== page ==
To The Editor,
In my opinion, the blockade in Ottawa, at a border-crossing in Alberta and who knows where else in Canada simply has to end.
What is needed to end it is an intergovernmental (federal-provincial) agreed-upon response.
Our Constitution’s Peace, Order and Governance (POGG) provisions give our Prime Minister all the legal authority needed to end the blockade by invoking the powers vested in his Office under POGG.
Trudeau has indicated he, at this time, does not intend to exercise his POGG powers to call in the Military.
This makes it clear to me that his intent is to see blockades end by way of an intergovernmentally agreed-upon response.
Given that some of the measures a response requires are a provincial responsibility and others that of our federal government, it is, IMO, the most democratically appropriate and responsible way of bringing these blockades to an end.
A means of doing so, without this Trudeau Prime Minister resorting to the military provisions that POGG enables him to exercise. Powers that his father resorted to during our country’s FLQ crisis and that this Trudeau may yet also well have to. It’s a card he’s holding in his back pocket.
My guess is it’s a card he’ll only play if there is no federal-provincial agreed-upon response or if the blockades become violent.
The beauty of an intergovernmental approach is that it forces our elected federal and provincial governments to coordinate their efforts, to each play that part in the “end the blockade” response that falls under their respective jurisdictions to exercise in the peace, order and good governance common interest of all Canadians.
It forces all politicians to show their colours.
They are elected to govern and it’s high time they do so, in keeping with their assessment of the democratically expressed wishes of the people that put them in office. A wish to see them work together and row in the same direction.
Time for these kids to wake up and show that, regardless of political stripe, they are committed to working together in agreement to what they collectively judge is the best way to proceed in the longer term best interest of the Common Good.
A “Just Transition Act” has been promised and a Just Transition to get us where we must be by 2030 on the Greenhouse Gas Pollution reduction front if the sustainability of life on this planet is important to us.
The COVID crisis is but the smallest of four tidal waves we have to contend with. A COVID crisis, an Economic crisis, a Climate crisis and Biodiversity collapse. They are all interconnected and cannot be solved in isolation of one another. They all require significant system change. And there is no time to squander.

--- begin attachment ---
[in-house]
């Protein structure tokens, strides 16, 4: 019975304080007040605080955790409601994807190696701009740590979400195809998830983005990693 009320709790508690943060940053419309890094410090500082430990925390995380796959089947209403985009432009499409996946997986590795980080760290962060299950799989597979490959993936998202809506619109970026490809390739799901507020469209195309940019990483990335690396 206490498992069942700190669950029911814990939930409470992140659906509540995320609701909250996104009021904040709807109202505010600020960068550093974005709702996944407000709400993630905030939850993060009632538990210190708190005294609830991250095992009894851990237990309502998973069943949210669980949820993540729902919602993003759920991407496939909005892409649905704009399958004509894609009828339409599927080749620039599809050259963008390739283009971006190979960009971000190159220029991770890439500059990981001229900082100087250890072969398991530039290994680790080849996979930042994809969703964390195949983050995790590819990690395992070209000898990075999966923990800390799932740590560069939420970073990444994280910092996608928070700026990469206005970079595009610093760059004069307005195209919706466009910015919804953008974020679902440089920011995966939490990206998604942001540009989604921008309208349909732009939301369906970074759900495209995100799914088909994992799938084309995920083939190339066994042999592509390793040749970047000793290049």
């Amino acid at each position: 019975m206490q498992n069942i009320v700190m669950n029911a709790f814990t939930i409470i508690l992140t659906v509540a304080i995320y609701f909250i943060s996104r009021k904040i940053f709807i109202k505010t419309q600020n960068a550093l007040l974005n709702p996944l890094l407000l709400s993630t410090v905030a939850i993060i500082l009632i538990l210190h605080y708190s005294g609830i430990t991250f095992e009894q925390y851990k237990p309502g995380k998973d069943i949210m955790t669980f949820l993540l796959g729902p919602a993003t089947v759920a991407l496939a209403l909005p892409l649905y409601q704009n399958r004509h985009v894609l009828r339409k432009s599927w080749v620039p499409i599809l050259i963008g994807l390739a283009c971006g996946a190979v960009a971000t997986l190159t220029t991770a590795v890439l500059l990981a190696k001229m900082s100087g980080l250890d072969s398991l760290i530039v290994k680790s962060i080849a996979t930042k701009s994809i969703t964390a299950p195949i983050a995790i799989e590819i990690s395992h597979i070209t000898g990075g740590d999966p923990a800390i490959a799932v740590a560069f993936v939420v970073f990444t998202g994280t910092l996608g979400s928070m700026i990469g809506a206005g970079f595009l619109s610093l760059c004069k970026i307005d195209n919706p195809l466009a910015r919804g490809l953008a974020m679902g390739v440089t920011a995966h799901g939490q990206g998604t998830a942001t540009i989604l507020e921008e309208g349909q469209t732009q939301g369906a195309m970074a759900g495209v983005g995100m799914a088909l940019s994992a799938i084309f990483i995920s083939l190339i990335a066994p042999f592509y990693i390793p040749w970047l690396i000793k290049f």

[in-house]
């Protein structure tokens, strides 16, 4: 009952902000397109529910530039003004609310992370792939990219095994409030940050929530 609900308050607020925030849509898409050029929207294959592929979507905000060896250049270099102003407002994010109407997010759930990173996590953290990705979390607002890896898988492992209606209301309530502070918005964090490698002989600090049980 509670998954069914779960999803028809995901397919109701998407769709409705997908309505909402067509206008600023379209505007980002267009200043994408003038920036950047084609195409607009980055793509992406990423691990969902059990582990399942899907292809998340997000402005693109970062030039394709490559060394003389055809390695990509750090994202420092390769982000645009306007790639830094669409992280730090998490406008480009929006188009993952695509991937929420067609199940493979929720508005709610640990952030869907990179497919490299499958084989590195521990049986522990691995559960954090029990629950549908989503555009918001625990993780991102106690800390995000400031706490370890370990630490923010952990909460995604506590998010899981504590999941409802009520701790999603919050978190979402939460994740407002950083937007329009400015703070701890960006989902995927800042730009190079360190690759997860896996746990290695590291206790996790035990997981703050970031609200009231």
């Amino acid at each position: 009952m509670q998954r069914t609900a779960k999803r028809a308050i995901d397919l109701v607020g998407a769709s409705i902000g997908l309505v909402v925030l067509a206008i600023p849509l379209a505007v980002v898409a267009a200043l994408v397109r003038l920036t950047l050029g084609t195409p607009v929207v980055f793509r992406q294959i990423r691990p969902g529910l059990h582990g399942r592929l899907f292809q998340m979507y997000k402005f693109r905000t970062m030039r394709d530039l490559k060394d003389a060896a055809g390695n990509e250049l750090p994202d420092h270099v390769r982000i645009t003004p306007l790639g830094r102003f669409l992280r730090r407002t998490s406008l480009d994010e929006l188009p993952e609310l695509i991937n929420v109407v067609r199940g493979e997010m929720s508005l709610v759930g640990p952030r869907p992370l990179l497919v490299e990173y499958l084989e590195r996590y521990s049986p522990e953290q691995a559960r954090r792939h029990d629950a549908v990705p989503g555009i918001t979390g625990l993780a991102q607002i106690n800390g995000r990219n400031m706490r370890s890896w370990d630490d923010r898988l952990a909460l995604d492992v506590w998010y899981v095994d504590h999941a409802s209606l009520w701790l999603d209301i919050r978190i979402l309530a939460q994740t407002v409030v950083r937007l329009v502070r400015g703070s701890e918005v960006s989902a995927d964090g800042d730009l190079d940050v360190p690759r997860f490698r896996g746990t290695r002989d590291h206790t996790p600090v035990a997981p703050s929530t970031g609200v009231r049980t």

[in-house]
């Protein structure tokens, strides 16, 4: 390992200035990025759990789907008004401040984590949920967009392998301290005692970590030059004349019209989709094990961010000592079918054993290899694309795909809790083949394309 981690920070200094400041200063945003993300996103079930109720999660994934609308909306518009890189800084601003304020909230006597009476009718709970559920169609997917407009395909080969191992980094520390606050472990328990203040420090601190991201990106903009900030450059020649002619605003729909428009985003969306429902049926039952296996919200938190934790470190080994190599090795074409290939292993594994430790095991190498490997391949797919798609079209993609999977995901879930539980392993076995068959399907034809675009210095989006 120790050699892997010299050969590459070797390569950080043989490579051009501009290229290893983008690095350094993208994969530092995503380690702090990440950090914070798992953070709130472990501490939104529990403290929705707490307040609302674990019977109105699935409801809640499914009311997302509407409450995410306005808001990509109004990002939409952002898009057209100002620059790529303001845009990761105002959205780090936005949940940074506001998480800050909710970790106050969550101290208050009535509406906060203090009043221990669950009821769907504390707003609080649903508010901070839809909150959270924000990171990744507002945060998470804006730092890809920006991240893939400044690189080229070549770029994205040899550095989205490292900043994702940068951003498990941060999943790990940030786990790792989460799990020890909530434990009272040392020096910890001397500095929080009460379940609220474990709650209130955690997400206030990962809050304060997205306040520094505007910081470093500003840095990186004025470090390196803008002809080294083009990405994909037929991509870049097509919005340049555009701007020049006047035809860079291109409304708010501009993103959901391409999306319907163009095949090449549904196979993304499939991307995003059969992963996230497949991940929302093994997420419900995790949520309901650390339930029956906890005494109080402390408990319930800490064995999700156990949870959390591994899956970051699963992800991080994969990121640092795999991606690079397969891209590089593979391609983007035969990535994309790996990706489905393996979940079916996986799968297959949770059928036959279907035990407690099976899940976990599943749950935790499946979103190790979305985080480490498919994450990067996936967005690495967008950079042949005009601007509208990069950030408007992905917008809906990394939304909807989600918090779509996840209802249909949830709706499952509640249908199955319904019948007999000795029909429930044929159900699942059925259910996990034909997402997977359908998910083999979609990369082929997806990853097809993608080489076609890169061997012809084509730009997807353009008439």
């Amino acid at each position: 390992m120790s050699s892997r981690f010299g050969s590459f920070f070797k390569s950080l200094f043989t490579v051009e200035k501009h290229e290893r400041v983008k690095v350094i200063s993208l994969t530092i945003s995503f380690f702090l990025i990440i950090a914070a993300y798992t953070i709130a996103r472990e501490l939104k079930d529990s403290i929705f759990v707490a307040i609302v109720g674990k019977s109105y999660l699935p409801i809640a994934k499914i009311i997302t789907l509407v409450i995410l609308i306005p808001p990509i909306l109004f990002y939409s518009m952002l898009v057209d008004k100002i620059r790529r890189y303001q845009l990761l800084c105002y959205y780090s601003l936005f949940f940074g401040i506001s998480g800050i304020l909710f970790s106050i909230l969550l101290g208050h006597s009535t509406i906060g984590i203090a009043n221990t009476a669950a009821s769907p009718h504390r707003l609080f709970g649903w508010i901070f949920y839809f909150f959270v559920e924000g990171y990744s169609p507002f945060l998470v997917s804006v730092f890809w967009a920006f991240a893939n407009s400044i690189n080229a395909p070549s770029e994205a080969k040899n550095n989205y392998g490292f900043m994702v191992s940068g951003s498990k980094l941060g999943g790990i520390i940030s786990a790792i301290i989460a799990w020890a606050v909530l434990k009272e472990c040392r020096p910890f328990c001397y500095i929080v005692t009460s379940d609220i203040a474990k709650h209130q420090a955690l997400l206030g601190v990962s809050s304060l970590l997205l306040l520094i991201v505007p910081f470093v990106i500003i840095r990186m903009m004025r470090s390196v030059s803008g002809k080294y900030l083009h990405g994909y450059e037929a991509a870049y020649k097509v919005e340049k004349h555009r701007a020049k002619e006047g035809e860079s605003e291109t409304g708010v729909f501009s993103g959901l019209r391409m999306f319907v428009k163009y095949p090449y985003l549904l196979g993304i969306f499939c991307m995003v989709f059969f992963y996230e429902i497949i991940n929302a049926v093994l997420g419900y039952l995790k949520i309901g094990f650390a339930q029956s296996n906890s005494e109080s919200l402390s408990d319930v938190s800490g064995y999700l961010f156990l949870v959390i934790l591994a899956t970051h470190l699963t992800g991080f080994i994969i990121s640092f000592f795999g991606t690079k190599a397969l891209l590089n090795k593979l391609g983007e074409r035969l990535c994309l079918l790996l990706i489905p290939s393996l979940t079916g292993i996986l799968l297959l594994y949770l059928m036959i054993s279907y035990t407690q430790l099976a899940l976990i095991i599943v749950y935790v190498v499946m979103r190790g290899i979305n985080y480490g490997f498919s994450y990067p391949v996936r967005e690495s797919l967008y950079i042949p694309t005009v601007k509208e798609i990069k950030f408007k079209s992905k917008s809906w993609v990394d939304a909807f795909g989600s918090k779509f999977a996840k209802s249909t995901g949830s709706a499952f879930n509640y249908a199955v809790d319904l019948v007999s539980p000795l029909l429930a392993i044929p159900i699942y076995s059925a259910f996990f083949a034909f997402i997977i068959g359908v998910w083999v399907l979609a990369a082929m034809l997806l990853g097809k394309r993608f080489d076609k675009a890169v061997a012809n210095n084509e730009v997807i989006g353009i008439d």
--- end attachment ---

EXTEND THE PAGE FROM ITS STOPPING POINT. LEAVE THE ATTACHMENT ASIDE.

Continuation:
While I’m amongst those who claim that significant socio-economic system change is needed, it must be one focused on the need to address climate change – at wartime speed.
What was on the surface presented as a “Truckers Protest” regarding COVID border requirements, was from the start cleverly manipulated and taken over by a group of less-than-honest parties with a Trump-inspired intention and agenda to have this protest become Canada’s version of Washington’s January 6th, 2021. But this time, one that would succeed in toppling our government.
Democratic governance is quickly disappearing. The blockade is in many ways Canada’s Waterloo.
Regardless of how this blockade is brought to an end, the one thing its leaders will, IMO, have succeeded in guaranteeing us lies ahead, post-blockade, … is autocratic governance.
In a previous “Letter To The Editor” I referred to what we are presently living during these COVID-dominated times are days that I fear today’s youth will before long be sadly looking back upon as “their good old days”.
The need for a just transition to an ecologically sustainable socio-economic system change is a must.
I wonder if the Ship of Fools that is ours is capable of leaving our children a future where the reverence of the life of others yet to come extends beyond simply one’s own and one’s own tribe.
Gary Champagne, Ottawa